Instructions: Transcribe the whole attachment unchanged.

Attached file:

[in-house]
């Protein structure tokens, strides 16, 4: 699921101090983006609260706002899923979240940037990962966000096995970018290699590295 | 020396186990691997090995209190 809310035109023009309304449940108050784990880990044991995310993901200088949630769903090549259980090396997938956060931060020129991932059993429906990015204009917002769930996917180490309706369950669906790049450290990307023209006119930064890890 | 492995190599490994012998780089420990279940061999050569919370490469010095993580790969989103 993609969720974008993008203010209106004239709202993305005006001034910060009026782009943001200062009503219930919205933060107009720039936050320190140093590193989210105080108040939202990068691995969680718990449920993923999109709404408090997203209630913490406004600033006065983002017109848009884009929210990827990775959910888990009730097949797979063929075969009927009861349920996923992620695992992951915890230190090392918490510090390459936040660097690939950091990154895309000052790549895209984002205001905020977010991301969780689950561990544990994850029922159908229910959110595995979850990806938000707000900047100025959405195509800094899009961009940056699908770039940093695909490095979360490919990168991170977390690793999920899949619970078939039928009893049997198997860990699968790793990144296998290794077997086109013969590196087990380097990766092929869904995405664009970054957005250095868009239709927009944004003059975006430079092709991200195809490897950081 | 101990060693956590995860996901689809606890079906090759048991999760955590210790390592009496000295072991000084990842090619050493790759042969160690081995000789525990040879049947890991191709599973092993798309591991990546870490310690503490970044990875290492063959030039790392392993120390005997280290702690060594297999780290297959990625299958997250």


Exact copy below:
[in-house]
């Protein structure tokens, strides 16, 4: 699921101090983006609260706002899923979240940037990962966000096995970018290699590295 | 020396186990691997090995209190 809310035109023009309304449940108050784990880990044991995310993901200088949630769903090549259980090396997938956060931060020129991932059993429906990015204009917002769930996917180490309706369950669906790049450290990307023209006119930064890890 | 492995190599490994012998780089420990279940061999050569919370490469010095993580790969989103 993609969720974008993008203010209106004239709202993305005006001034910060009026782009943001200062009503219930919205933060107009720039936050320190140093590193989210105080108040939202990068691995969680718990449920993923999109709404408090997203209630913490406004600033006065983002017109848009884009929210990827990775959910888990009730097949797979063929075969009927009861349920996923992620695992992951915890230190090392918490510090390459936040660097690939950091990154895309000052790549895209984002205001905020977010991301969780689950561990544990994850029922159908229910959110595995979850990806938000707000900047100025959405195509800094899009961009940056699908770039940093695909490095979360490919990168991170977390690793999920899949619970078939039928009893049997198997860990699968790793990144296998290794077997086109013969590196087990380097990766092929869904995405664009970054957005250095868009239709927009944004003059975006430079092709991200195809490897950081 | 101990060693956590995860996901689809606890079906090759048991999760955590210790390592009496000295072991000084990842090619050493790759042969160690081995000789525990040879049947890991191709599973092993798309591991990546870490310690503490970044990875290492063959030039790392392993120390005997280290702690060594297999780290297959990625299958997250």